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Published: December 15th 2010
welcome to CTAM!
(taken near the end of my time there)
CTAM -Central Trans-Antarctic Mountains- just another acronym for one of many Antarctic science camps, supply depots and scientific or historic sites. After all the NSF- (Nat. Science Foundation) is a federal agency so acronyms are the govts way of confusing everyone. Like the military and NASA, acronyms are the norm on this continent, so i fit right in from the start. A typical conversation may go....."Hey Bob, Im on the HERC headed out to WAIS but got to pick up my extra ECW at the BFC before goin to 140 to Bag Drag and you know I need another P bottle too before I get to the MSRF at Pegasus!
Anyway.........we arrived after a 370 mile flight courtesy of the N.Y. Air Nat. Guard C130 to our field site deep in the Trans-Antarctic mountains. This range extends from the coast almost to the South Pole, which was about 325 miles from our site. Assigned to the Science Construction crew, I set out to help set up the camp My job was setting up the fuel lines, fuel tanks and stoves and heaters. With a little over 2 weeks to go from a small building and a few tents up to a
this map is the Us stations and field camps for 2010-2011, to find CTAM camp, look in the lower middle to AGO1, then just a little left and down, CTAM! Mcmurdo Station, my home base, is on the coast at the bottom in the 'notch'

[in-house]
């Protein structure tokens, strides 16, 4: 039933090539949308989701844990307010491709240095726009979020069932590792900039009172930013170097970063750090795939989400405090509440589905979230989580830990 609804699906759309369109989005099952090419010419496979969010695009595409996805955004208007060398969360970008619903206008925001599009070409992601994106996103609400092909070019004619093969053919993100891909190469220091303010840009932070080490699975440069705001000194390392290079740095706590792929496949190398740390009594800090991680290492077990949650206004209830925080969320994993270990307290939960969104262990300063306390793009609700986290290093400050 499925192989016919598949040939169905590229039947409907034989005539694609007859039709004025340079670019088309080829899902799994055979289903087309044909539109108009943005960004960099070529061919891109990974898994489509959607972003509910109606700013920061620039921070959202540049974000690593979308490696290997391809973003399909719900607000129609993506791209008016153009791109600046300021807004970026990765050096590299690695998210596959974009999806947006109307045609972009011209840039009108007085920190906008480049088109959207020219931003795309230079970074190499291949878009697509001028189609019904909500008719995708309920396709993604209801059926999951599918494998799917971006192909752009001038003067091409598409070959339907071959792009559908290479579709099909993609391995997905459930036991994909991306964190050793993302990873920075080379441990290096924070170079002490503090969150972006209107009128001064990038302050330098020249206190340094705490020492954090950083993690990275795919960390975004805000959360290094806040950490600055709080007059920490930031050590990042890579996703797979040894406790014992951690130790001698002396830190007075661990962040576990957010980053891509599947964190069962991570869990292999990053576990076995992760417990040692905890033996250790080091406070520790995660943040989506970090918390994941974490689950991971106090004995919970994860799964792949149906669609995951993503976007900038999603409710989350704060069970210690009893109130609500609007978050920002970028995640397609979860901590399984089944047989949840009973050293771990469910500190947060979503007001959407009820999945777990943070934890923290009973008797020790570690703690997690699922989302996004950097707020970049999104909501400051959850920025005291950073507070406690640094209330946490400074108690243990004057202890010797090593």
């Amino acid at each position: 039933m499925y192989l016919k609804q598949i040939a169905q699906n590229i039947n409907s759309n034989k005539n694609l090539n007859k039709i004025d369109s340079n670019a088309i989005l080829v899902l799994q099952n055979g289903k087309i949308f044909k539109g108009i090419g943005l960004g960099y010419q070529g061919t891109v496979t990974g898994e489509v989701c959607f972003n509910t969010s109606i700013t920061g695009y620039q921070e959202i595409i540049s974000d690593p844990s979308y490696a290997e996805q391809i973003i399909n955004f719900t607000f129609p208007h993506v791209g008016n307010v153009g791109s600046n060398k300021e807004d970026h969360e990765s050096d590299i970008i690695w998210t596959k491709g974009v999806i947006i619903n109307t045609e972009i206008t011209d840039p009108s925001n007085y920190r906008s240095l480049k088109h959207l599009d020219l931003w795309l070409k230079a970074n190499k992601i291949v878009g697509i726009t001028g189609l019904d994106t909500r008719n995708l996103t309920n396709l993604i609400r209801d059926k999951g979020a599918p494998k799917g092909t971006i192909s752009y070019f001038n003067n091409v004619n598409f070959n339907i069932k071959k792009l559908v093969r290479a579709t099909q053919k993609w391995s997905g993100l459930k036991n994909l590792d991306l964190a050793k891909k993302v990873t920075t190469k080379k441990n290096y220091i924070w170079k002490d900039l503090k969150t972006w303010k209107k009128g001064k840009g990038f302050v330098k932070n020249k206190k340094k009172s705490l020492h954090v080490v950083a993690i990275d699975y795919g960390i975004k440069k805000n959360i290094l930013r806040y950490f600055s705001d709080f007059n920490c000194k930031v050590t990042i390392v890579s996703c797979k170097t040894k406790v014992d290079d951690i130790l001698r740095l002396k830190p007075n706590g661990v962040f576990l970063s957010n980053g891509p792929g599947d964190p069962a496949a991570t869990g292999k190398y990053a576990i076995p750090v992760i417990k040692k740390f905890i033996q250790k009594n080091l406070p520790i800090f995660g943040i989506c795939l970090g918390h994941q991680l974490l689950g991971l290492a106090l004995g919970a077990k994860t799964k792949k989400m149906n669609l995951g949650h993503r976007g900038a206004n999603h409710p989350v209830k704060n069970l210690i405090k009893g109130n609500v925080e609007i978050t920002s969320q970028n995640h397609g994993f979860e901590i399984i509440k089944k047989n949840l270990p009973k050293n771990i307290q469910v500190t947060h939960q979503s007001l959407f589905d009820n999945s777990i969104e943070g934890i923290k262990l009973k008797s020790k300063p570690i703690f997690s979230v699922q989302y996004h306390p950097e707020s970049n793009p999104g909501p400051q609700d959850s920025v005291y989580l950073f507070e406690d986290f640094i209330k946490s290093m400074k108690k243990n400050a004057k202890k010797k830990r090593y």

facility ready to support up to 80 people, staff and scientists, there was lots of work and long days ahead! The SC crew were amazing, as were the permanent camp staff!
The Trans-Antarctic mountains are the 'spine' of the continent, like the Rockies in N America. They are stunning and the key to finding clues this frozen continent's much warmer past. Fossils and geology are part of the reason science here is important. But the hard 'grunt' work has to be done first--thats where science construction, electricians and UTs --(me) come in to play. We worked hard, had some fun, had a great but very different Thanksgiving Day , saw some amazing landscapes and back to Mcmcurdo we went. No showers, below zero temps, hard labor and living in a small tent are part of the experience in Antarctica, but never boring!it was a great time and my thanks to all who were out there, a great, proffesional and very funny group of people!
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